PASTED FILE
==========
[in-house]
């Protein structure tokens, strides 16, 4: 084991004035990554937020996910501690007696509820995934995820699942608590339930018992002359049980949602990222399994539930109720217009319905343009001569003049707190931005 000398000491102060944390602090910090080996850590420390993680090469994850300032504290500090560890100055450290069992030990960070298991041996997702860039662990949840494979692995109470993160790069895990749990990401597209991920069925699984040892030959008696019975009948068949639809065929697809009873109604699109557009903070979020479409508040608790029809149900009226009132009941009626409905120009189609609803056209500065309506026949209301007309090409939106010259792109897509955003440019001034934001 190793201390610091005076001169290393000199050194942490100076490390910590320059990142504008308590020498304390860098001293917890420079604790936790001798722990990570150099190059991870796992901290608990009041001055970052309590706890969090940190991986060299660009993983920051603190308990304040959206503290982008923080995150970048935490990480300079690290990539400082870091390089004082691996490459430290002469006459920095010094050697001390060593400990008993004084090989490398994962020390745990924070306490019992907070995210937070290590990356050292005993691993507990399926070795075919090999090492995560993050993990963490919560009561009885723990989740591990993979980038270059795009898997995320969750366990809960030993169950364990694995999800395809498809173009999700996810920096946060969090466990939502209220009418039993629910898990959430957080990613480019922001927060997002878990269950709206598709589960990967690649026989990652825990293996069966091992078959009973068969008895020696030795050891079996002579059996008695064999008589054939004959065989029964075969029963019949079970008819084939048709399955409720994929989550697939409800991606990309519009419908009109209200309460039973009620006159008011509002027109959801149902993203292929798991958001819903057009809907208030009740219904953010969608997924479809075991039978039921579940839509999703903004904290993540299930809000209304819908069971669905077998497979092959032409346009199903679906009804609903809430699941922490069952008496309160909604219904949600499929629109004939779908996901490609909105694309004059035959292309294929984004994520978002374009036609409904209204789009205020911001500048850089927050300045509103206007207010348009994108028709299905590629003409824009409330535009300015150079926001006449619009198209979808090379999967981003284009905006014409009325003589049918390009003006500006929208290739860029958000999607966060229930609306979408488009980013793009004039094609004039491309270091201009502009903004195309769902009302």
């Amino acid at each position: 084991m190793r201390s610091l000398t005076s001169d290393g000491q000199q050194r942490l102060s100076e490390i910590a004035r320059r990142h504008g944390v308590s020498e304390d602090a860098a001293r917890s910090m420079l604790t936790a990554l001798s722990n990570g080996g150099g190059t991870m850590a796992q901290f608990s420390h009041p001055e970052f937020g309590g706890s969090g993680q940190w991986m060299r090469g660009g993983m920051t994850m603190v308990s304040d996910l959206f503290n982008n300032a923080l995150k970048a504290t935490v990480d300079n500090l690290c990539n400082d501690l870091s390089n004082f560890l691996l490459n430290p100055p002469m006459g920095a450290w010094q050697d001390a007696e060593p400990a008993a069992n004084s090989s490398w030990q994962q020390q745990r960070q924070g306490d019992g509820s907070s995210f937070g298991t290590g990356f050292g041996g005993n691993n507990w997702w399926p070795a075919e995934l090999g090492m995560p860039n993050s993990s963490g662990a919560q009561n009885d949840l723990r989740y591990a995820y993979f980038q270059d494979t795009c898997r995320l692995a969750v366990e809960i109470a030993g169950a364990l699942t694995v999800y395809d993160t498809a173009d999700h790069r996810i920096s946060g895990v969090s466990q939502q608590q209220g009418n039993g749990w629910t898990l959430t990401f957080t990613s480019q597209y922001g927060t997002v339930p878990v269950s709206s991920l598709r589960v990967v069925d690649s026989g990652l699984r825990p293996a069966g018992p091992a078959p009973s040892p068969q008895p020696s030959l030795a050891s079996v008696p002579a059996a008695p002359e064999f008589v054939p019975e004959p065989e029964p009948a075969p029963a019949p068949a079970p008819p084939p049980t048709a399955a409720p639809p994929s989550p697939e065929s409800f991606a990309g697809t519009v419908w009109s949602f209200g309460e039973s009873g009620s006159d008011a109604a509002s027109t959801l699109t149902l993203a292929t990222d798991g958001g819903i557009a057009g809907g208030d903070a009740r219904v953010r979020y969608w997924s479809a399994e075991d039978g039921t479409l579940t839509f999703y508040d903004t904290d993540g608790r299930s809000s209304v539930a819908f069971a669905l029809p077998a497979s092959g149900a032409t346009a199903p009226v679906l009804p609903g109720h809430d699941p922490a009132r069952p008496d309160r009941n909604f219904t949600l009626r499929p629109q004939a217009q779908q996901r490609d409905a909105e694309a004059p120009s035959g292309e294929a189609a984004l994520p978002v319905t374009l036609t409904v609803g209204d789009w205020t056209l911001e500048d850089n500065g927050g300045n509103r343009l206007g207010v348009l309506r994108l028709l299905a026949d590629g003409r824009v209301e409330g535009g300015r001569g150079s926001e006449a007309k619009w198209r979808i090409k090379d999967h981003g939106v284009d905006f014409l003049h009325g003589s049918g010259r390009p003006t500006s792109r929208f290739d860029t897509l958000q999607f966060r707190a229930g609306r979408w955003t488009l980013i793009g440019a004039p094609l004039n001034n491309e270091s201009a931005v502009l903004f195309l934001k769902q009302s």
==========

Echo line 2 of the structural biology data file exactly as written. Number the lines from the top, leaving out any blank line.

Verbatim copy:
């Protein structure tokens, strides 16, 4: 084991004035990554937020996910501690007696509820995934995820699942608590339930018992002359049980949602990222399994539930109720217009319905343009001569003049707190931005 000398000491102060944390602090910090080996850590420390993680090469994850300032504290500090560890100055450290069992030990960070298991041996997702860039662990949840494979692995109470993160790069895990749990990401597209991920069925699984040892030959008696019975009948068949639809065929697809009873109604699109557009903070979020479409508040608790029809149900009226009132009941009626409905120009189609609803056209500065309506026949209301007309090409939106010259792109897509955003440019001034934001 190793201390610091005076001169290393000199050194942490100076490390910590320059990142504008308590020498304390860098001293917890420079604790936790001798722990990570150099190059991870796992901290608990009041001055970052309590706890969090940190991986060299660009993983920051603190308990304040959206503290982008923080995150970048935490990480300079690290990539400082870091390089004082691996490459430290002469006459920095010094050697001390060593400990008993004084090989490398994962020390745990924070306490019992907070995210937070290590990356050292005993691993507990399926070795075919090999090492995560993050993990963490919560009561009885723990989740591990993979980038270059795009898997995320969750366990809960030993169950364990694995999800395809498809173009999700996810920096946060969090466990939502209220009418039993629910898990959430957080990613480019922001927060997002878990269950709206598709589960990967690649026989990652825990293996069966091992078959009973068969008895020696030795050891079996002579059996008695064999008589054939004959065989029964075969029963019949079970008819084939048709399955409720994929989550697939409800991606990309519009419908009109209200309460039973009620006159008011509002027109959801149902993203292929798991958001819903057009809907208030009740219904953010969608997924479809075991039978039921579940839509999703903004904290993540299930809000209304819908069971669905077998497979092959032409346009199903679906009804609903809430699941922490069952008496309160909604219904949600499929629109004939779908996901490609909105694309004059035959292309294929984004994520978002374009036609409904209204789009205020911001500048850089927050300045509103206007207010348009994108028709299905590629003409824009409330535009300015150079926001006449619009198209979808090379999967981003284009905006014409009325003589049918390009003006500006929208290739860029958000999607966060229930609306979408488009980013793009004039094609004039491309270091201009502009903004195309769902009302």